Avoid Ash Trees When Placing Deer Stands

Photo of hunter climbing into tree-mounted deer stand.

It is important to place and maintain tree stands carefully as you prepare for the upcoming deer hunting season. / Photo Credit: Wisconsin DNR

By Bill McNee, Forest Health Specialist, Wisconsin DNR;; (920) 360-0942

The Wisconsin Department of Natural Resources (DNR) cautions hunters to avoid placing deer stands in or near ash trees this deer hunting season.

Most ash trees in the southern half of Wisconsin, Door County and the Mississippi River counties are dead or dying from emerald ash borer infestation. Although emerald ash borer is not as widespread in other parts of the state, the invasive insect continues to be found at additional locations throughout the state and unreported infestations also are likely.

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Open Seasons And Open MFL Land

Map showing distribution of open tax law lands in Wisconsin

This Wisconsin overview map from Private Forest Lands Open For Public Recreation web map shows the distribution of open tax law lands (each point is a quarter-quarter section containing open land).

Fall has finally arrived in Wisconsin, although the temperatures to kick the season off certainly haven’t felt particularly autumnal. There are many blessings that fall brings, including Badger and Packer football, fall colors, apple and pumpkin pies, and of course fall hunting seasons. In the forest tax law program, we see a spike in interest for open MFL and FCL land this time of year, so it’s a timely opportunity to showcase open tax law lands.

By providing the public recreational access to their MFL or FCL lands, landowners support one of the primary purposes of Wisconsin’s Forest Tax Laws. Lands designated as open MFL provide public access for five recreational activities: hunting, fishing, hiking, sight-seeing and cross-county skiing. Lands designated as FCL allow for public hunting and fishing. Other recreational activities such as trapping and foraging are not permitted on these private open MFL and FCL lands without permission from the landowner.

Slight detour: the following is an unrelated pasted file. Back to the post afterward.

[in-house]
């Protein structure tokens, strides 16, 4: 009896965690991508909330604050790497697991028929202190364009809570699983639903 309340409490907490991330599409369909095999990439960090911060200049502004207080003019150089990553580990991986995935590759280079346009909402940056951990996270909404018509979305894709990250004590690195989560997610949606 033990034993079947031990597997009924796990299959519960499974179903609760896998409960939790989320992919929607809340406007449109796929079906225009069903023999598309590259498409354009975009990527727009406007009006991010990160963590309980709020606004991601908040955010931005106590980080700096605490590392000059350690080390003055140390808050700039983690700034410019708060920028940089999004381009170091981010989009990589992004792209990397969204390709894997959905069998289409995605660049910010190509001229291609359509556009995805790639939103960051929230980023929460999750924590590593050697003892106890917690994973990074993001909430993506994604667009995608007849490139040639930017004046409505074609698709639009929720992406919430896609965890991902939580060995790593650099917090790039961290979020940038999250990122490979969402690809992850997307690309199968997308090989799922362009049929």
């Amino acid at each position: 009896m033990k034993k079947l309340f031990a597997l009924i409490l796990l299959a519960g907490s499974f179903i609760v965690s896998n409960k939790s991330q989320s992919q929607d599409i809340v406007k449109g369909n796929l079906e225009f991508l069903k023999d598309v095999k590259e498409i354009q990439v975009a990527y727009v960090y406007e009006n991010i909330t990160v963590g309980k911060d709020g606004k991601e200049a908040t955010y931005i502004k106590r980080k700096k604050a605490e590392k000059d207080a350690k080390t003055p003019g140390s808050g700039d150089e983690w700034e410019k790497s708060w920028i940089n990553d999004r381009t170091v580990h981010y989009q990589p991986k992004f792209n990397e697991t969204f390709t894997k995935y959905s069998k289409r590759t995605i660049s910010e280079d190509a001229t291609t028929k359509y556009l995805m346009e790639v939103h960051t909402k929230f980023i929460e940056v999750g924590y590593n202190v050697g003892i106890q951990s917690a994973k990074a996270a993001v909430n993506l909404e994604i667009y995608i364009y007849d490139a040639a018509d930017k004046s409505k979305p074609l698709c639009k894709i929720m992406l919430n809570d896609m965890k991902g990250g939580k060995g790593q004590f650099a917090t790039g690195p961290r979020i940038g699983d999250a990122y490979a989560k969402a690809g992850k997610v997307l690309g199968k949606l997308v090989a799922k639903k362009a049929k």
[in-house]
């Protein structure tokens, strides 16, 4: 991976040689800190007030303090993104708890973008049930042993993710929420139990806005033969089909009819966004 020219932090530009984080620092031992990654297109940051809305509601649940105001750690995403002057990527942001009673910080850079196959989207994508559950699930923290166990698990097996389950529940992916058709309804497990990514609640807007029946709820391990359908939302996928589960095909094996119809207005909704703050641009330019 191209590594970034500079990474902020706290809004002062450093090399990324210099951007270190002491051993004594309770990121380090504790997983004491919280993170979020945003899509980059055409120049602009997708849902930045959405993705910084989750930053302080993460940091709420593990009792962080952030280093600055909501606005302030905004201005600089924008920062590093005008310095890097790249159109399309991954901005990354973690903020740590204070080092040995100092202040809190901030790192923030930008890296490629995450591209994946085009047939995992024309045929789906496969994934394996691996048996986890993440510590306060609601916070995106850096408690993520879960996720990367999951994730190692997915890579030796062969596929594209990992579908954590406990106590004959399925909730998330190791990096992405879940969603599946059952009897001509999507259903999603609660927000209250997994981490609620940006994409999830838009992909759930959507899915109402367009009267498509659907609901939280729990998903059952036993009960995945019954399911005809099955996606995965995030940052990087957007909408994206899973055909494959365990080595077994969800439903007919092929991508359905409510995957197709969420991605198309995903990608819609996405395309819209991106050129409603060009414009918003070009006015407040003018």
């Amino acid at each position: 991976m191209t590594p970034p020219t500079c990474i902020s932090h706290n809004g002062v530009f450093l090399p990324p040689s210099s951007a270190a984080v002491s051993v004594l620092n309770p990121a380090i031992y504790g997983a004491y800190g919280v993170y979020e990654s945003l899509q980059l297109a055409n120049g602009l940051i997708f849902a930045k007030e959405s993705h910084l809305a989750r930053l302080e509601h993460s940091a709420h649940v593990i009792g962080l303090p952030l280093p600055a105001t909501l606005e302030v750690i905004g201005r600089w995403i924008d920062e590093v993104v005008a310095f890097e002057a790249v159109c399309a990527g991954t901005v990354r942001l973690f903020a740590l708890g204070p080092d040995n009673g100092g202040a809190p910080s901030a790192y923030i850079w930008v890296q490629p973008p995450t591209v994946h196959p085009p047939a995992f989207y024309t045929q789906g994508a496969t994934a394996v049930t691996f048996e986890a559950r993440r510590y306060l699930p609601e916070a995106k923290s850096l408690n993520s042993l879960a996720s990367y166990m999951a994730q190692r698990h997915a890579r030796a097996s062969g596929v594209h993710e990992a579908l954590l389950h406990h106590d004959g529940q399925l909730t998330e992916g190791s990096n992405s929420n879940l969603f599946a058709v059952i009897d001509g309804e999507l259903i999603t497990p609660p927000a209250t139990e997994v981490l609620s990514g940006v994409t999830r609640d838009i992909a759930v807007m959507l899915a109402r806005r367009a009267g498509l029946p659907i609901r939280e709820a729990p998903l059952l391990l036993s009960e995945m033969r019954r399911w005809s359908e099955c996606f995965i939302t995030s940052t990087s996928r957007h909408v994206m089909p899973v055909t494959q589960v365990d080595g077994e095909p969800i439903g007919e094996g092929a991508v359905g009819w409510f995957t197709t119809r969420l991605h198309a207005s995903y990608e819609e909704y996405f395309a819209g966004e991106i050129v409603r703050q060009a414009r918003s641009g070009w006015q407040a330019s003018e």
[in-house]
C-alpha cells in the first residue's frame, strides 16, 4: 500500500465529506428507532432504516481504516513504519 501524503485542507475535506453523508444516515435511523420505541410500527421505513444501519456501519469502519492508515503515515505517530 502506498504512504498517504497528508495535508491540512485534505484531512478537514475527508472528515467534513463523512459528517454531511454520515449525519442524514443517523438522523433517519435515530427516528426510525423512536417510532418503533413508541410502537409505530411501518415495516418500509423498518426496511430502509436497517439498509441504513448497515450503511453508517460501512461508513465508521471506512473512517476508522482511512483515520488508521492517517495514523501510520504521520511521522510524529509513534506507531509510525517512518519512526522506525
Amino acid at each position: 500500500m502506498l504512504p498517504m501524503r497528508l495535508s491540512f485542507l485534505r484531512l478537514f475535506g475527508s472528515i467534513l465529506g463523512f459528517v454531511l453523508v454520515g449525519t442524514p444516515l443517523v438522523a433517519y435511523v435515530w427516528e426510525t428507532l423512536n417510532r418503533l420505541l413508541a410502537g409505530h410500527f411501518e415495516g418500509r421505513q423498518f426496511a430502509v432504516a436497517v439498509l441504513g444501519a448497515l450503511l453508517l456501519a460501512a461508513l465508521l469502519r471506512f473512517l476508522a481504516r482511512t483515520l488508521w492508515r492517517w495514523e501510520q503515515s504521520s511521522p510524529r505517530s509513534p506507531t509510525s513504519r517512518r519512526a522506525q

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Don’t Spread Invasive Plants This Hunting Season

Erika Segerson-Mueller, DNR Invasive Plant Program Specialist, Oshkosh Service Center or 715-492-0391

Photo of a hunter walking through a field.

Whether you are headed out to a tree stand in your favorite local forest or a duck blind on the shore of your nearby pond, you can take a few easy precautions to help minimize the spread of invasive plants in your favorite hunting spots. / Photo Credit:

Heading out to your tree stand or hunting blind this fall? Avoid adding invasive species to your hunting party by taking a few simple steps to help protect your woods.

Non-native invasive plants often outcompete native plants in forest environments, degrading diversity and destroying wildlife habitat. Invasive plants can replace local forest species and may interfere with or decrease tree regeneration. They may take over woodlands, prairies and wetlands, and many provide ideal habitats for pests that harm wildlife and people alike.

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Aerial Spraying Set For Four State Sites

By Bill McNee, Forest Health Specialist, Oshkosh, or 920-360-0942

Spray aircraft used in spongy moth control

Spray aircraft used in spongy moth control. Photo: Bill McNee

At a suitable time between early May and early June, an airplane will spray parts of four DNR properties to reduce the population of spongy moth caterpillars (formerly known as gypsy moth). Treatment dates will depend on weather conditions and caterpillar development.

This year’s high populations threaten to strip trees of their leaves and possibly kill high-value trees at these properties.

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No vehicle access to Lake Superior landing

If you are planning to spend time during these last summer weekends on Wisconsin’s northern-most state forest, be aware that the boat landing at the mouth of the Brule River is closed. High water levels and wave action of Lake Superior have eroded the road leading to the boat landing. This popular take-out point is still open for carry-in landings, but vehicles are not allowed to drive to the landing. The distance to carry a watercraft is about 100 yards.

Canoeing on the Brule River State Forest.

Canoeing on the Brule River State Forest. (Rena Johnson photo / Courtesy National Association of State Foresters)


Paddling the Bois Brule River has long been a popular activity on the Brule Rule State Forest and is not impacted by this closure.

Find more information about recreational opportunities on this and other northern state forests here.